Trey also warns that if you refinance in a market like this one, do not let your lender determine the property value based on an “as-is” appraisal. An “as-is” appraisal means the lender is saying how much the property is worth right now based on a trail of historical financial statements. The higher the value comes in, the easier it will be to pass any hurdles to get your loan closed.


A great way to get a high value in a down market  is to get an appraisal based on an “as-stabilized” value. The difference is an “as-stabilized” appraisal is using your proforma of what the net-operating income for the property will be in the future. That gives you a little bit of room to maneuver.


For example, let’s say we look at a property where you will make some upgrades: new appliances, new flooring, new countertops, new kitchen cabinets, enhance the lighting, and replace hardware. 


You plan to spend a million dollars on the upgrades

Your value will increase from those upgrades

An apartment was renting for $800/month before the upgrades and now it will rent for $950/month. 

You will increase the value by $150/month for each apartment.

Multiply the added value by the number of apartments to get the monthly added value amount for the property

$150 x 264 units = $39,600 

Multiply that monthly added value amount for the property by 12 to get the annual value increase

$39,600 x 12= $475,200

This added value was calculated as if the property was completely full and all apartments are rented. Realistically, occupancy will likely be closer to 90%

Multiply the annual value increase amount by 90% for a realistic calculation on value increase for that property

$475,200 x .9 = $427,680 in added value to the property

In this example when you request to refinance, the lender would determine that the value of the property will increase by over 8.5 million dollars based on the “as-stabilized” appraisal. They will use the $427,680 per year value increase and a CAP rate formula to determine this “as-stabilized” value. The bank will make you escrow a million dollars to know that you have the money to make the improvements but by borrowing an extra million dollars you are able to increase the value by 8.5 million dollars. This is a great investment and a way to refinance in a down market.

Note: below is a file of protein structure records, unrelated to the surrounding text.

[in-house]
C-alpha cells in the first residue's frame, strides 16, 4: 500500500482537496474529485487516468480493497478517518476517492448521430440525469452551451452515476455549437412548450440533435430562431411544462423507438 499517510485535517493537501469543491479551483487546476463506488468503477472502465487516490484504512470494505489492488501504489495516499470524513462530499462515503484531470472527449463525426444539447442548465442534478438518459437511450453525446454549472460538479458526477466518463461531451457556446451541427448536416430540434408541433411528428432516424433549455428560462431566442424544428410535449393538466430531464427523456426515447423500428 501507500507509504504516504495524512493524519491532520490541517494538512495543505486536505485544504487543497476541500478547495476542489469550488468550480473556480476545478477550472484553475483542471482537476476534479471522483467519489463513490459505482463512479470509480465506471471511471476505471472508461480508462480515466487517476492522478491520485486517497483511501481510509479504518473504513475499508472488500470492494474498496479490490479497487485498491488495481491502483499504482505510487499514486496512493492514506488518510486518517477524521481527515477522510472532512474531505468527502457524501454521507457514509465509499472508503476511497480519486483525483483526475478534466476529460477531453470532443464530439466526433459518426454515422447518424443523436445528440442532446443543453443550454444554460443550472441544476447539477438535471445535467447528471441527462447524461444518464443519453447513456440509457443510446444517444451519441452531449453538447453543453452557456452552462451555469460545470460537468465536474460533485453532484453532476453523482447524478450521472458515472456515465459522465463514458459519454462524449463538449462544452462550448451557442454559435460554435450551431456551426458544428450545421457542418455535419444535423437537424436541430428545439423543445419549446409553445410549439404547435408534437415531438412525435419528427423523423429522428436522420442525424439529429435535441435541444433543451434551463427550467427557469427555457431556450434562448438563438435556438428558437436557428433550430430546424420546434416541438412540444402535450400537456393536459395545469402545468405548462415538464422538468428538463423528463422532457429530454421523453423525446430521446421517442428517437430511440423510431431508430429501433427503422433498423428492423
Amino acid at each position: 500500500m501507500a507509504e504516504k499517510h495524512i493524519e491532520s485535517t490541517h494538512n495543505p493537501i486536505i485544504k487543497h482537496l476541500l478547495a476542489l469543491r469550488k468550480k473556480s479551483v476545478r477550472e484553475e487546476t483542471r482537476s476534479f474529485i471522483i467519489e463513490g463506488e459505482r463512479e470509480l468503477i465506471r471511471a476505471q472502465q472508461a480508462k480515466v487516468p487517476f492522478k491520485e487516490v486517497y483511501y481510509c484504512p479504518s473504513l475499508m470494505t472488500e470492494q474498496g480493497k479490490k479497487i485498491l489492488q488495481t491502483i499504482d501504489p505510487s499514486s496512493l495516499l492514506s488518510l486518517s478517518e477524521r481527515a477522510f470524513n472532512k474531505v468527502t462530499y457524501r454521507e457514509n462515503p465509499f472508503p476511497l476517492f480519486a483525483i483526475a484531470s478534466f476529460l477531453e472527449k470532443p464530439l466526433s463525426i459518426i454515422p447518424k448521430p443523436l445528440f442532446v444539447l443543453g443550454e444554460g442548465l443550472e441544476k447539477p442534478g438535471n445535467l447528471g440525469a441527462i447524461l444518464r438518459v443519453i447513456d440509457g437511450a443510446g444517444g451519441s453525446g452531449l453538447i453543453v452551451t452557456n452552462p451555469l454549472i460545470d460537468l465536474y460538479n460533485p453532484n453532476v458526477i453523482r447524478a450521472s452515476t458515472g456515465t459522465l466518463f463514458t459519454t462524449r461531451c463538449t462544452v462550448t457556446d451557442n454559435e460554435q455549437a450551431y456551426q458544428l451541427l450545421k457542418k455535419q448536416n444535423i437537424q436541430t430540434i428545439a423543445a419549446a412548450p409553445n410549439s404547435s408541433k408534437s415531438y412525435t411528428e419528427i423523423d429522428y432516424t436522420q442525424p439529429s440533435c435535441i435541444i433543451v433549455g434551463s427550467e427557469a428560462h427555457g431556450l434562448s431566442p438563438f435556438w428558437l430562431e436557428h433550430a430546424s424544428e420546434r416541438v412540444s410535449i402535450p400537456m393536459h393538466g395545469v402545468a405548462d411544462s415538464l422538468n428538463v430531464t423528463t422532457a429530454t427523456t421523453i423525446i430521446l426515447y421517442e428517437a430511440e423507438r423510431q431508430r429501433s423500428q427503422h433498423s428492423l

Pay Attention to Interest Rates and Prepay Penalties


It’s always better to access equity on a property when the interest rates are low.

Interest rates are really low right now during the down market that we’re experiencing from the COVID-19 pandemic. Prepay penalties can occur when you pay off a loan early so it’s important to understand your loan terms before refinancing. Sometimes your savings on a refinance ends up being so much more than the interest expense on a new loan that paying the prepay penalty to your old lender is worth it.  It also may be better to take a loan with a higher interest rate if it doesn’t have prepay penalties. 

Because of the opportunities available with low interest rates and deep discounts on properties in this down market, the time is now to invest. Choosing the right partners and mortgage professionals is key to your success as an investor. There is opportunity to generate wealth in a down market when you have the right team in place to make the best decisions for the investments.


“Each of us only have so many business cycles of buying low and selling high before the end of our career.” -Trey Stone